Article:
From this 2019 study:

Since the demand for housing is relatively inelastic (people’s demand for housing doesn’t decrease when prices go up), even small changes in housing supply (such as those caused by converting long-term rentals to Airbnb units) can result in significant price increases. High-quality studies show that, for example, the introduction and expansion of Airbnb in New York City could have increased the average rents for city dwellers by nearly $ 400 a year.

The rising cost of housing is a major problem for American families. Housing costs have risen significantly faster than total prices since 2000 … and housing makes up a significant portion … of total household consumption.

We don’t have solid, high-quality data for Archuleta County, but anecdotally, rents in our community have skyrocketed in recent years. These increases would certainly be expected due to “supply and demand” if – as Mona Cayard, owner of the High Country Lodge, the BOCC announced on Tuesday – the number of holiday homes operating in Archuleta County rose from 620 in 2017 to 1,119 ‘ in the last quarter of 2020.

Mr. Inman continued:

“In addition, short-term rents are low [positive] economic impact on our community. In terms of impact, it is often overstated as it fails to take into account the fact that travelers who stay now on short term rentals would have stayed in hotels and motels before, so the overall growth is nowhere near as significant.

“Short-term rentals have a negative effect on the neighborhoods. It is a residential commercial use. Commercial zoning, on the other hand, avoids many of these negative effects.

“The county is proposing increased permit fees and we believe this is a start. In the end, however, it doesn’t achieve the balance we all want. One thing that corporate groups would like to see in my opinion is the formulation of an upper limit on the number of short-term rents in the community. This wording could be based on the availability of [rental] Housing, in a mathematical percentage of how many short term rentals are in the market.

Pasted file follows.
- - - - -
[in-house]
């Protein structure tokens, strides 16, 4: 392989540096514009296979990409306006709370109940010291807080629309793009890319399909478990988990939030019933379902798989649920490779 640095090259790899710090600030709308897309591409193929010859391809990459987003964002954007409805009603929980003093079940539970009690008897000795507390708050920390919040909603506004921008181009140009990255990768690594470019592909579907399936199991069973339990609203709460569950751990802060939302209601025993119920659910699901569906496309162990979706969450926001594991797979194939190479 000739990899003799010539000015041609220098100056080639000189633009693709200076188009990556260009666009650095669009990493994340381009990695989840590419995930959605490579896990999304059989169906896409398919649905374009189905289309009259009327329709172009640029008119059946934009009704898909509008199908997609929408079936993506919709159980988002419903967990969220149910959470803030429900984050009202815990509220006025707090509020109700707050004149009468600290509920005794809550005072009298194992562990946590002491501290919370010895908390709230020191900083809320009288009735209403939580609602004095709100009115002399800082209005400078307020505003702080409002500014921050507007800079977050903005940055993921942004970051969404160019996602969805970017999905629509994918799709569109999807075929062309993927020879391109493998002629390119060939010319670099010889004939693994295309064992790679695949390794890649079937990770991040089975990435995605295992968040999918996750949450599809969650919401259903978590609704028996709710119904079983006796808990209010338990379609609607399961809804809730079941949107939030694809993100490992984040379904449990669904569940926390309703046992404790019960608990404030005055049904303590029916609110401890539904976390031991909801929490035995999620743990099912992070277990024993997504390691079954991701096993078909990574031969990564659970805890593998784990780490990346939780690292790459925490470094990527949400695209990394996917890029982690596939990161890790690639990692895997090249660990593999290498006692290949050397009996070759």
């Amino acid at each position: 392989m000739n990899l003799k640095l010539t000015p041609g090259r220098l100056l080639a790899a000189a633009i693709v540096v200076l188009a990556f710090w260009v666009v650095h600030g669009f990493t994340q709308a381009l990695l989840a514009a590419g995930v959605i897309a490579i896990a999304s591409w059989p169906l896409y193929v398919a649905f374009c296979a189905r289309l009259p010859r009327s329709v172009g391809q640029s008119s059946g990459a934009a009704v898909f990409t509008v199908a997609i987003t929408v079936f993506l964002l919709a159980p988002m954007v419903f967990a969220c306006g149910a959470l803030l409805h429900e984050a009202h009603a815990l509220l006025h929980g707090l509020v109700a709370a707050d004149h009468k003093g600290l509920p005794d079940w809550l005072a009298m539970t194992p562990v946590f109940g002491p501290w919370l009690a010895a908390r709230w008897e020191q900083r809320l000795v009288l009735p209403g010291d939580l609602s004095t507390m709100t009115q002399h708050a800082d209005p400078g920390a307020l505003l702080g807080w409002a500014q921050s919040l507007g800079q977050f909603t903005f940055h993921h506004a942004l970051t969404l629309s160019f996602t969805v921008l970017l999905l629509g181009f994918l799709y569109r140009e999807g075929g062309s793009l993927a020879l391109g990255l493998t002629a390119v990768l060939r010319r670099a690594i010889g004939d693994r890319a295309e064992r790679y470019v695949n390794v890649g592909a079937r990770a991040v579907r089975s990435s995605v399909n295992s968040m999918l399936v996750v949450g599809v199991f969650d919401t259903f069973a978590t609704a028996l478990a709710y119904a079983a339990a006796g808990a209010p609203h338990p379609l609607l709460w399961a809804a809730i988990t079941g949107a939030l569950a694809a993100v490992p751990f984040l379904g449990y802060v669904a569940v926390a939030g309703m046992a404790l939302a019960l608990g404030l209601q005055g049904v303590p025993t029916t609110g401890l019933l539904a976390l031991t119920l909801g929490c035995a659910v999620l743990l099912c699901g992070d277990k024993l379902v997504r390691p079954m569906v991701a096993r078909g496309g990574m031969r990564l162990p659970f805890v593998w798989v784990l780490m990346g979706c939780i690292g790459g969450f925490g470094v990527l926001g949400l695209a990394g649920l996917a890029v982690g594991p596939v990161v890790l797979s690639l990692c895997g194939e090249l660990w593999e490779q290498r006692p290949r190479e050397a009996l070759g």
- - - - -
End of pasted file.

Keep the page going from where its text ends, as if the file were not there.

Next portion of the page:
“We also believe that affordable housing is currently a crisis in Pagosa. I want to mention that many sub-tenants are actually moving staff or building apartments at this point. We would like an income tax of 2.5% on short-term rents. These taxes would be paid by the people who come here and enjoy these properties. And this tax could in turn be provided for affordable housing … “

An affordable housing tax of 2.5%? That seems pretty shy. Why not dream big?

I believe the city of Oakland, California is considering a 14% “temporary occupancy tax.” That sounds closer to the correct number.

I suspect the majority of Archuleta County’s voters would be happy to approve a 14% TOT tax on vacation rentals … but even that amount would hardly affect our current (and deepening) housing crisis.

Bill Hudson

Bill Hudson

Bill Hudson founded the Pagosa Daily Post in 2004 on the belief that community leaders often only tell one side of the story … while the public deserves to hear all of them.